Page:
New Mexico voters are sending the nation’s first Native American woman, Deb Haaland, to Congress. In what was arguably the hottest statewide race, voters also for the first time chose a woman, Stephanie Garcia Richard, to lead the State Land Office. And after electing the nation’s first Latina governor in 2010, voters again elected another Latina on Tuesday night, selecting Democrat Michelle Lujan Grisham over Republican Steve Pearce to replace outgoing GOP Gov. Susana Martinez. That wasn’t all. Women appeared poised to take eight of 10 spots on the state’s second-most powerful court where females have never held a majority.

PACs bombard New Mexico airwaves

Feel bombarded by political advertisements? There’s a good reason. Political action committees have spent $19.6 million this election cycle. Reports filed with New Mexico’s Secretary of State yesterday show a little under half of that — $8 million — has been spent just in the past month. Most of that is on advertising on television and radio, online and in your mailbox.

Feverish spending in NM CD2, with $12 million raised to date

Everyone knows by now that outside groups are spending big to influence the outcome of New Mexico’s southern congressional district. Republican Yvette Herrell and Democrat Xochitl Torres Small are campaigning to represent the district. Getting a handle on how much cash is pouring in can be tricky. Fortunately, there are a couple important tools. One, the Federal Elections Commission requires a lot more timely reporting of campaign finance data than does New Mexico.

Small donors make a showing for Lujan Grisham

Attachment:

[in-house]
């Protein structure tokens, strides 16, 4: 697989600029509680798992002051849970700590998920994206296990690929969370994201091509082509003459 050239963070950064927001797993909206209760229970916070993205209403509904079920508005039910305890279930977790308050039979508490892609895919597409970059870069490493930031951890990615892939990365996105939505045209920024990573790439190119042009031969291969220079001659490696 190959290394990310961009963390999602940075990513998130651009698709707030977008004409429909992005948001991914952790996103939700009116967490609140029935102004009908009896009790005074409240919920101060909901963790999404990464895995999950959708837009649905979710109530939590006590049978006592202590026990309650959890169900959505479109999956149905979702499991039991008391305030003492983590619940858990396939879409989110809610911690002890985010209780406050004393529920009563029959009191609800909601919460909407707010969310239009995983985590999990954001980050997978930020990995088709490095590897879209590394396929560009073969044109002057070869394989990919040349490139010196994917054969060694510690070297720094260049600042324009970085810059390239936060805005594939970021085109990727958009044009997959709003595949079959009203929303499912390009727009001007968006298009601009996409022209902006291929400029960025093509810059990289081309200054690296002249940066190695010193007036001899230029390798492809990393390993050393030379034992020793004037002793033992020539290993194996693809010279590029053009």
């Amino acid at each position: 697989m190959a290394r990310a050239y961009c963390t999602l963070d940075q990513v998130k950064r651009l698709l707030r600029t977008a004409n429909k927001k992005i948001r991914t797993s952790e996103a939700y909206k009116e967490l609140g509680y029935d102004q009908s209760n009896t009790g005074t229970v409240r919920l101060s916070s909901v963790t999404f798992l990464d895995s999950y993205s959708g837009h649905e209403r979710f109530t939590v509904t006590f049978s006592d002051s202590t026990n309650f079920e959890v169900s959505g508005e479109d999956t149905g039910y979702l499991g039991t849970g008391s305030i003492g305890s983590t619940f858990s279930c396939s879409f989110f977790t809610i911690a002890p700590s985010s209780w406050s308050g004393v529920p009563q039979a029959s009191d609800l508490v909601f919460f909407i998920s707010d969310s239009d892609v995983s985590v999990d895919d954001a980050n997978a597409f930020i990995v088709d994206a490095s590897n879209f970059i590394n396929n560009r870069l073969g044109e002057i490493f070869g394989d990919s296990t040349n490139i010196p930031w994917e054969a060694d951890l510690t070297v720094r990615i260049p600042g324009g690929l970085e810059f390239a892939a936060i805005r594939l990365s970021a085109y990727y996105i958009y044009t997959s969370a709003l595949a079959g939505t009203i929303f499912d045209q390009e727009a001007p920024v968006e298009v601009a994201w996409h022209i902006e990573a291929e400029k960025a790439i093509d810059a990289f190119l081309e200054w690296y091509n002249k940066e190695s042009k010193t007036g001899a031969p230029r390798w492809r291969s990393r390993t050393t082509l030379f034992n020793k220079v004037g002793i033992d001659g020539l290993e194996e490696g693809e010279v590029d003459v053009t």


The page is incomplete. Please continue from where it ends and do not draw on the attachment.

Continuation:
One of the stories that’s emerged during the 2018 election is a surge of online small donors crossing state lines to power insurgent Democratic candidates who the party hopes will lead to a takeover of the U.S. House of Representatives. One of those campaigns is in southern New Mexico’s 2nd congressional district. Democratic candidate Xochitl Torres Small has built a war chest that includes significant small donor support in a race against Republican Yvette Herrell that the Cook Political Report has rated a “toss-up.” 

But Torres Small and other Democratic congressional candidates aren’t the only ones benefiting. New Mexico gubernatorial candidate Michelle Lujan Grisham’s small donor contributions reported with a month left in the campaign have notably outpaced not just her rival, Republican Steve Pearce,  but also candidates in the last two gubernatorial campaigns. And a much larger share of her small donations, those that are $200 or less, come from outside New Mexico. 

 

Lujan Grisham’s ability to rake in so many small donors from other states may say less about her positions and more about her ability to tap a national network of Democratic small donors giving small amounts, often multiple times.

Pressure on the Campaign Trail: Battle for CD2 no sweat for Herrell and Torres Small

It’s just over two weeks before Election Day in one of the hottest races in the country — the 2nd Congressional District covering the southern half of New Mexico. Attack TV ads and nasty mailers have bombarded the air waves and stuffed mailboxes — and in the age of social media, clogged the news feeds of fired-up voters – all paid for by millions in  campaign cash, national Democratic and Republican party support and spending from dark money groups. And nothing points to the onslaught easing before Election Day. A 2nd Congressional District election is usually a quiet affair ending in a forgone conclusion.  Voters have reliably sent conservative Republican Steve Pearce to Washington since 2003 except for a two-year hiatus when he ran for Senate.

A win by two or more challengers would give women first-ever majority on NM Court of Appeals

The notion struck Megan Duffy at an event she attended with several other women — and it struck her hard. It was Aug. 18. The gathering marked the anniversary of a seismic change to the U.S. Constitution: Passage of the 19th Amendment, more commonly known as women’s suffrage. “Women have only been able to vote in this country for 98 years,” Duffy says in a recent interview with New Mexico In Depth and the Santa Fe Reporter.